Via my dad: NC universities accepted grants from BB&T in exchange for “teaching about capitalism, in many cases the moral aspects of free-market economics. The requirements often include teaching Atlas Shrugged.” According to The News & Observer, the list of schools includes Appalachian State, Guilford College, Johnson C. Smith University, NC State, UNC-Charlotte, UNC-Wilmington, Queens University, Wake Forest University, Western Carolina, and Winston-Salem State University. I can imagine cases where it would be perfectly legitimate and natural to talk about Rand and the whole free-market-will-save-us-all mindset in the classroom. It’s horseshit, but it’s an important strain of thought. I can’t imagine any case where it’s remotely acceptable for private institutions to buy time in the classroom. Hope the administrators involved didn’t take any wooden nickels!
The recently bought-out Weird Tales announced that it would be publishing the first chapter of a self-published novel set in a “reverse-racist” dystopia where black folks brutally subjugate whites, while criticizing the book’s critics for an insufficient understanding of irony. It’s exactly as stupid and racist as it sounds. In the book, white people are called “pearls.” The book’s called Saving the Pearls. Which means it’s called Saving the White People. Which feels like trolling, but I guess it’s not? In any case, Weightless Books is offering free e-subscription transfers to other magazines for current Weird Tales subscribers, and I’d be pretty surprised if the magazine is under the same ownership a year from now. (They’ve since reversed course and taken down the original post, but there’s still a cached version available.)
I saw Niall Ferguson give a lecture when I was in college and wondered why the school sunk any funds on the dude’s speaking fees. He personified the sort of rhetoric that values egotistic contrarianism and sarcastic bloviation over stuff like evidence. The kind of guy who would rather get the last, cutting word than be right. It doesn’t look like much has changed since then: he’s got a bullshit-ridden cover story in Newsweek
that flat-out invents numbers in order to attack Obama’s record on the economy, with a pile of obvious and easily-documented lies
to set beside his existing pile of false predictions
So on the same day that Newsweek
publishes a cynical attention-grab, a puffed-up and unsupported claim, we have major media outlets like NPR and The New York Times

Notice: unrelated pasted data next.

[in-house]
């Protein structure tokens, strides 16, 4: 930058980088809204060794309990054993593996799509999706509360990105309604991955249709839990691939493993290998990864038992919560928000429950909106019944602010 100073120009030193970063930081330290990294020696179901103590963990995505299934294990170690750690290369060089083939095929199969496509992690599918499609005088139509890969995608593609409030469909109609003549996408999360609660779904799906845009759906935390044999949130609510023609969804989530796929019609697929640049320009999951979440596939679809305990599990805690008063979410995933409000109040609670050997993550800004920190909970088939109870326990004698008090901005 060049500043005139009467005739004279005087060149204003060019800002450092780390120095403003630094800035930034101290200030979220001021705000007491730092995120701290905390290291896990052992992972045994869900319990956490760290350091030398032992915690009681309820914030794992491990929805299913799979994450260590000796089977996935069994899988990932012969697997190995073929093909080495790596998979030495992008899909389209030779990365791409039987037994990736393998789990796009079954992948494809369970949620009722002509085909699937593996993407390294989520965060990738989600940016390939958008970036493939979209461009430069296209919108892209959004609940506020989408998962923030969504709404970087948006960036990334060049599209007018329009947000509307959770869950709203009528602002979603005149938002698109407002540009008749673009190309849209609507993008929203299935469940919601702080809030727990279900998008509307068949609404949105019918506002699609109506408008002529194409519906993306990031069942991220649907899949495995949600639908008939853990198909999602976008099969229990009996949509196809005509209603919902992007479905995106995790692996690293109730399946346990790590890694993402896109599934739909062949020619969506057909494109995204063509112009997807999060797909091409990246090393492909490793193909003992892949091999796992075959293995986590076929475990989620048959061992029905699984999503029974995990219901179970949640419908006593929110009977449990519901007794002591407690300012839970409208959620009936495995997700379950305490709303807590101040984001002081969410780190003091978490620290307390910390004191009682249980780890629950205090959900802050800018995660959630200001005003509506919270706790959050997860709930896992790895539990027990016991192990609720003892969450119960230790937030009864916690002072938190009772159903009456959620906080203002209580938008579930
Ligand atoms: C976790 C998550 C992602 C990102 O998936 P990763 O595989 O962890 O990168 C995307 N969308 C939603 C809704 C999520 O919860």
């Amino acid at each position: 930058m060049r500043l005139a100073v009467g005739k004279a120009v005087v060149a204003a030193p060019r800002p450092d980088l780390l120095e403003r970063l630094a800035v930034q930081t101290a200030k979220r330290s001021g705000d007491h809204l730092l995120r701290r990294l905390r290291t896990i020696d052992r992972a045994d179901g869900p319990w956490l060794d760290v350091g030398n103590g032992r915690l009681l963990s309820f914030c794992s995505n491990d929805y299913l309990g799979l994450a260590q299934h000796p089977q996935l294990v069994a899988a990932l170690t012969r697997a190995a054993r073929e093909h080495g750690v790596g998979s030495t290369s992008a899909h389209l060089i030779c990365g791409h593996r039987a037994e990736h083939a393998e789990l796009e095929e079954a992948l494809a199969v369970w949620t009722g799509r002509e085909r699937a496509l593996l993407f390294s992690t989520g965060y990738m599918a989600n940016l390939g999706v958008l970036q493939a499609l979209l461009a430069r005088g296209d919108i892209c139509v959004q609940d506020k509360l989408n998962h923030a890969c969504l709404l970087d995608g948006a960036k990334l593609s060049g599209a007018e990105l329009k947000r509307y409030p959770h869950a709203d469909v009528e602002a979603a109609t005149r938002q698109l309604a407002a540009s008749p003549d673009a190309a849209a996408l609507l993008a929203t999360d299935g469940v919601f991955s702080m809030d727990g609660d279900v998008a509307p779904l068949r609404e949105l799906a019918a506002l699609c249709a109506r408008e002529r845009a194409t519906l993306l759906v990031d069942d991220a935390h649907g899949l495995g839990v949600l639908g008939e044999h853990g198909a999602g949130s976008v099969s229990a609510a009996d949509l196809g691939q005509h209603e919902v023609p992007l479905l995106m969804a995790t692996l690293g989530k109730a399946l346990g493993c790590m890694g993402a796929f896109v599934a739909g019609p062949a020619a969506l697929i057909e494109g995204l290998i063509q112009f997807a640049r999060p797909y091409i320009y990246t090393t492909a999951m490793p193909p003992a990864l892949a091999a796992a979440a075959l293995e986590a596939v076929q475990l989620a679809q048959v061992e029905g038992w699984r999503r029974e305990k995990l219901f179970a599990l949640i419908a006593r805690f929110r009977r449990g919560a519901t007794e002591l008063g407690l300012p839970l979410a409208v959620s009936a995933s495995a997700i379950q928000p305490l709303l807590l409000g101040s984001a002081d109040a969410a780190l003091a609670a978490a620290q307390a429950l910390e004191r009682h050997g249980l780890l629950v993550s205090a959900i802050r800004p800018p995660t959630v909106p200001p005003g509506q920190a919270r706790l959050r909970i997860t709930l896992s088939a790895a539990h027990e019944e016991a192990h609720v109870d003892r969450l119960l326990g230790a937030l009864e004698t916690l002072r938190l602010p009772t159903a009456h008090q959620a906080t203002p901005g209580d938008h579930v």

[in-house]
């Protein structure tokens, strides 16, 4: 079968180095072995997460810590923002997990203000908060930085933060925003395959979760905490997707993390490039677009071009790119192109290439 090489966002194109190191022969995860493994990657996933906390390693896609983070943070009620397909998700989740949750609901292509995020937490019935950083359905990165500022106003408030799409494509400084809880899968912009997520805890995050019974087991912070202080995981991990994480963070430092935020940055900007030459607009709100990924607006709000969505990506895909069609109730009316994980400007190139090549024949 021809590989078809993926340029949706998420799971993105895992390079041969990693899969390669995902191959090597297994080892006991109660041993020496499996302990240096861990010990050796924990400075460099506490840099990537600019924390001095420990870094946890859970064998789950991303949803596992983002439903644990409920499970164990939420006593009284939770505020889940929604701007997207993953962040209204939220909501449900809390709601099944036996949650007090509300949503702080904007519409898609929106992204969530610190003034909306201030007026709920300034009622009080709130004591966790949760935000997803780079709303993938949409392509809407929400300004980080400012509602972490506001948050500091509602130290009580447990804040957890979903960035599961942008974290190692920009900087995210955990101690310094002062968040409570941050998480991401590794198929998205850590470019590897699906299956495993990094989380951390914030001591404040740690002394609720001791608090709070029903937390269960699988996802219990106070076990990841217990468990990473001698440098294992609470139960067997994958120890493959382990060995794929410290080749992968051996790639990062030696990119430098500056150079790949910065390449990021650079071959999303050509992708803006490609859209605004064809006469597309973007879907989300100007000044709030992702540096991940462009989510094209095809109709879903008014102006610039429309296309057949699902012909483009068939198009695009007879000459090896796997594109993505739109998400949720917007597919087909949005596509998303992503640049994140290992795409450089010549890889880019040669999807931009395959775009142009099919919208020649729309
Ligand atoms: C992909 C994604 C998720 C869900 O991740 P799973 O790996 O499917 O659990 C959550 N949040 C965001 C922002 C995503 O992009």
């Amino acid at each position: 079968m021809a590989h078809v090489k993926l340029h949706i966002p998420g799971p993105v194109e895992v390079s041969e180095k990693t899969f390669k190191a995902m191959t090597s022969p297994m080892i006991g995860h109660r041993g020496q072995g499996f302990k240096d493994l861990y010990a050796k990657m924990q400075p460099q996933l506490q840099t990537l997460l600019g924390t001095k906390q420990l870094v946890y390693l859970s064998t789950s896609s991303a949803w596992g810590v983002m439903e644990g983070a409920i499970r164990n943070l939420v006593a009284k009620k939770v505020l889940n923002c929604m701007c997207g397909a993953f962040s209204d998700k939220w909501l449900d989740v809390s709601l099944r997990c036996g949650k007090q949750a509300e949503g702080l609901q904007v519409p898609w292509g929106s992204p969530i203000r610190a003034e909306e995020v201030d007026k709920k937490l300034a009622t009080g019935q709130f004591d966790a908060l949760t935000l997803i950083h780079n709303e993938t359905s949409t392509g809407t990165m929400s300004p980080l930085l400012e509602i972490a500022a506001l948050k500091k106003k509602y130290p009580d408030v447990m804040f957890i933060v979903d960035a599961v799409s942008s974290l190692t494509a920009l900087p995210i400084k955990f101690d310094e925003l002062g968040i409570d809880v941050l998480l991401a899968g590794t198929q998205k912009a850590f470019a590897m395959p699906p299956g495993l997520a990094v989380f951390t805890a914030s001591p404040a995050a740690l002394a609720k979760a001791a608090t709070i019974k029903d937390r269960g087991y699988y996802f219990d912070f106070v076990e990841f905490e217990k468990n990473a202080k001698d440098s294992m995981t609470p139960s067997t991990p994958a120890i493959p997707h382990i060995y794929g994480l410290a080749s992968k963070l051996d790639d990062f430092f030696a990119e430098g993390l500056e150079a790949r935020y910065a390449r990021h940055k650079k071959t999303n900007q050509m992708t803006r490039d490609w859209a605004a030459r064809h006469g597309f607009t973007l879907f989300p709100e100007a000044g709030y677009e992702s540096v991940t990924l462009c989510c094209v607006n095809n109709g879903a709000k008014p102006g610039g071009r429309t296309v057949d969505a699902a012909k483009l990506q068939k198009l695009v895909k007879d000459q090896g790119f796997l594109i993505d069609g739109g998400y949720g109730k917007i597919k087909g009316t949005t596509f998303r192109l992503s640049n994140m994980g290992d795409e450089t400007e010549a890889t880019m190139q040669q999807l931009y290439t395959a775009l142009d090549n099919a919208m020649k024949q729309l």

too cowardly to state outright that women’s bodies do not, in fact, reject pregnancies resulting from rape
. Our whole conception of objectivity is so warped at this point that opinions are more sacred than evidence. People like Ferguson get platforms for easily falsifiable assertions — because, you know, it’s just his opinion
, and Newsweek can’t be bothered to fact-check — but supposed journalists are too demure, too shy of bias accusations to include relevant datapoints like, “A member of the House Committee on Science, Space and Technology either willfully lied or doesn’t understand how human bodies work.” Todd Akin didn’t misspeak. He made a dangerous and demonstrably false claim. Call it what it was.
You see a similar elevation of “opinion” in the new Weird Tales editor’s critique of Save the White People‘s critics, on whom he wishes a blessing:
The blessing is to wish they acquire sufficient wit, wisdom and depth of literary analysis to understand what they read, and also the compassion not to attack others merely because they hold a different opinion.
It boils down to the lazy, relativistic, “You gotta respect everyone’s opinion, man.” The same tack that major media outlets take. If there’s an ideological binary, or a perceived binary, we treat both ends as valid propositions in the interest of “fairness,” regardless of the claims or evidence on either side. But it’s performance over reason. Cheap self-aggrandizement. We’re above the fray, and we make the best cheap plastic fairness machine that money can buy. Sure, there’s often reasonable disagreement over what constitutes fact, evidence, or sound argument. But there are also plenty of cases where there’s not, and it’s the job of reporters and editors (among others) to tell the difference. You have a legal right to hold pernicious and false beliefs. You don’t have a right to have them taken seriously. Ideas are powerful, and the way we frame them can have massive consequences; otherwise, institutions wouldn’t bother paying seven figures to ensure that their pet ideas get the right kind of time in the classroom. Civility is important, but it is deadly dangerous to confuse reasoned argument for incivility.